| 26.09,18. 03:27 AM |
Banks take 1,726 days to realise they've broken the law: ASIC
Major banks are taking an average of 1,726 days — or more than four-and-a-half years — to identify significant breaches.
A report by the corporate regulator has found "unacceptable" delays to financial institutions identifying, reporting and compensating customers for serious issues.
Institutions are legally required to report significant breaches to ASIC within 10 business days of becoming aware of them but the major banks were taking an average of 150 days to notify the regulator after starting an investigation.
ASIC reviewed data from 12 financial services firms, looking at the period between 2014 and 2017, and found customers had lost around $500 million due to breaches, with millions of that yet to be repaid.
Failure or delay in notifying the regulator is an issue that has been aired throughout the banking royal commission, with the commission's counsel telling Kenneth Hayne he is open to make findings of breaches of the Corporations Act by a number of banks and financial services firms.
"Many of the delays in breach reporting and compensating consumers were due to the financial institutions' inadequate systems, procedures and governance processes, as well as a lack of a consumer-orientated culture of escalation," said ASIC chair James Shipton.
"There is an urgent need for investment by financial services institutions in systems and processes, as well as commitment and oversight from boards and senior executives to address these significant failings."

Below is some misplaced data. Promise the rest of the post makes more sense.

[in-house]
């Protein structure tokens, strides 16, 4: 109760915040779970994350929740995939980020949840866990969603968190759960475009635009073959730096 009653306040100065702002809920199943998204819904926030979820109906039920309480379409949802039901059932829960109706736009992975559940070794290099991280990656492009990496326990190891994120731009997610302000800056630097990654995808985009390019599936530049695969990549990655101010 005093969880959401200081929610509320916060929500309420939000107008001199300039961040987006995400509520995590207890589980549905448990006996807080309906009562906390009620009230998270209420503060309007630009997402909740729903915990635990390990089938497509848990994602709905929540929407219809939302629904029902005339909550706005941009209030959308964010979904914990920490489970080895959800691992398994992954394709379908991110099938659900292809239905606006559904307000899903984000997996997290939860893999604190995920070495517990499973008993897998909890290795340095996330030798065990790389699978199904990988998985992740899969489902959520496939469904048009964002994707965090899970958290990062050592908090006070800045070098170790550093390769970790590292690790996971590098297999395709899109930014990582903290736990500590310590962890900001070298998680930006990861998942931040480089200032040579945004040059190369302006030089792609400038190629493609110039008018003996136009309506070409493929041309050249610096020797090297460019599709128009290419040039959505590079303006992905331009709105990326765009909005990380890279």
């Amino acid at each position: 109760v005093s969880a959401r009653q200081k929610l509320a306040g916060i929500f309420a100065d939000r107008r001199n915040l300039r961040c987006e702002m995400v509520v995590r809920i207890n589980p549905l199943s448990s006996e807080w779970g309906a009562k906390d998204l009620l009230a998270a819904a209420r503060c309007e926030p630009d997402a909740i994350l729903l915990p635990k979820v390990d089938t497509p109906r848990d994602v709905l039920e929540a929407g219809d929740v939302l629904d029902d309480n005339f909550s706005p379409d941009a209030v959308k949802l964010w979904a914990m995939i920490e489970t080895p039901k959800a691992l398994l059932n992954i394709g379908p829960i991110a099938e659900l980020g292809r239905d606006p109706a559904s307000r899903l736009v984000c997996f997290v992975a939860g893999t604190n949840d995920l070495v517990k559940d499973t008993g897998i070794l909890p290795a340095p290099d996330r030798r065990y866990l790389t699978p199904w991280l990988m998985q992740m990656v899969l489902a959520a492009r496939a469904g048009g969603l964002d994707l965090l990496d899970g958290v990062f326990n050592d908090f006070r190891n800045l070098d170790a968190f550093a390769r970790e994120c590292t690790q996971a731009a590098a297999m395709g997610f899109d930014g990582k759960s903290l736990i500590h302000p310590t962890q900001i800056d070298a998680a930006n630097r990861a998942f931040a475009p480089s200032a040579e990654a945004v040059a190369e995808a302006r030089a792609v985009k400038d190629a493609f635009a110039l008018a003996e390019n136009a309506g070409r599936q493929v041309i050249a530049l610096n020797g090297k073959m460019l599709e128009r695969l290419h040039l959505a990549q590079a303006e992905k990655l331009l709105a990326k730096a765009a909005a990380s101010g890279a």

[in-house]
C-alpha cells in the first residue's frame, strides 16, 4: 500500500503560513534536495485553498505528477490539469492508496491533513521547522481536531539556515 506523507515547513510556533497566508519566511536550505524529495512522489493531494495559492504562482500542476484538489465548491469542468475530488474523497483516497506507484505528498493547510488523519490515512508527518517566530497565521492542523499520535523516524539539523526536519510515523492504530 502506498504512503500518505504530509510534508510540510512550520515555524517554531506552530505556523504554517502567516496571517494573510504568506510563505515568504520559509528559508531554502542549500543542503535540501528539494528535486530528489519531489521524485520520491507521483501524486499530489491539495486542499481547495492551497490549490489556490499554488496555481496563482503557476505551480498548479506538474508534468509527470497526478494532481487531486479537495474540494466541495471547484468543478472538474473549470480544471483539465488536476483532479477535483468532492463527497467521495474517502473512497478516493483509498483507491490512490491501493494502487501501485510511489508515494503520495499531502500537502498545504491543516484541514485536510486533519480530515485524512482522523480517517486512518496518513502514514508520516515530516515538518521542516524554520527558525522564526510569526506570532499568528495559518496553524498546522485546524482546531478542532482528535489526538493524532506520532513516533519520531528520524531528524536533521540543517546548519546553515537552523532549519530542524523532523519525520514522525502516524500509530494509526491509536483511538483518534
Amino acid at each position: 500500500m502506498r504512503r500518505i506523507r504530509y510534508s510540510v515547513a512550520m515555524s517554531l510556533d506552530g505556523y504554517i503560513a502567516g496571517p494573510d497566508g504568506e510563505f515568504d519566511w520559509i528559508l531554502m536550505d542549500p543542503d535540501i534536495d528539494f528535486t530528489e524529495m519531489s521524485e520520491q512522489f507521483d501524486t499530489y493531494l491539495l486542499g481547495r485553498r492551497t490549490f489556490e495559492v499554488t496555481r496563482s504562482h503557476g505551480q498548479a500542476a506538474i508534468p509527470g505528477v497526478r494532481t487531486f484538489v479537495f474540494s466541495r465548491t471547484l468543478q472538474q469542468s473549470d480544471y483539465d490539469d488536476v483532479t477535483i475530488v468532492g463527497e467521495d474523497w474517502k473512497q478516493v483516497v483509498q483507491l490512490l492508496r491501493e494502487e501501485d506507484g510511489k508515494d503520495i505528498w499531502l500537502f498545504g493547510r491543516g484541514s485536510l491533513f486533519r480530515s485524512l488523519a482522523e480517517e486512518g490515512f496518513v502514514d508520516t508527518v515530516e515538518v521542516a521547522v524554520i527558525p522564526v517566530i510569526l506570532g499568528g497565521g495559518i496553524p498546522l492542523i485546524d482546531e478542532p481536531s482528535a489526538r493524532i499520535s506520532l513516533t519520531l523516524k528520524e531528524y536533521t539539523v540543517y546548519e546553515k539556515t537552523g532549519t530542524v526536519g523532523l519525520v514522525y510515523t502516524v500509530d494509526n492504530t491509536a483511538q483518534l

Breaches happening now may not be picked up until 2022
NAB was the laggard in terms of time taken to identify a breach, according to ASIC's review, followed by Westpac.
"We found the length of time taken to identify the significant breach as an incident is the biggest factor that contributes to ASIC receiving significant breach reports about events or conduct that happened many years ago," the report said.
If no improvements are made, ASIC said significant breaches that occur today may not be identified by financial services firms until 2022.
Mr Shipton said the resulting delays in compensating customers were unacceptable.
"Our review found that, on average, it takes over five years from the occurrence of the incident before customers and consumers are remediated, which is a sad indictment on the financial services industry," he said.
"This must not stand."
The chief executive of the Australian Banking Association, Anna Bligh, has agreed that banks must lift their game.
"This investigation shows that banks efforts to identify issues, report them to ASIC and compensate customers is not good enough," she said.
"Customers expect these problems to be identified and fixed as soon as possible. Clearly this report shows there's a lot of work to be done.
"The industry has fully cooperated with the ASIC Enforcement Review and has supported changes including increasing penalties and introducing a civil penalty in addition to the criminal offence for failing to report within the required timeframe."
As a result of the findings, ASIC said it will focus on compliance, with breach reporting obligations as part of its new monitoring regime, which will see some of the regulator's staff embedded in the big four banks and AMP from next month.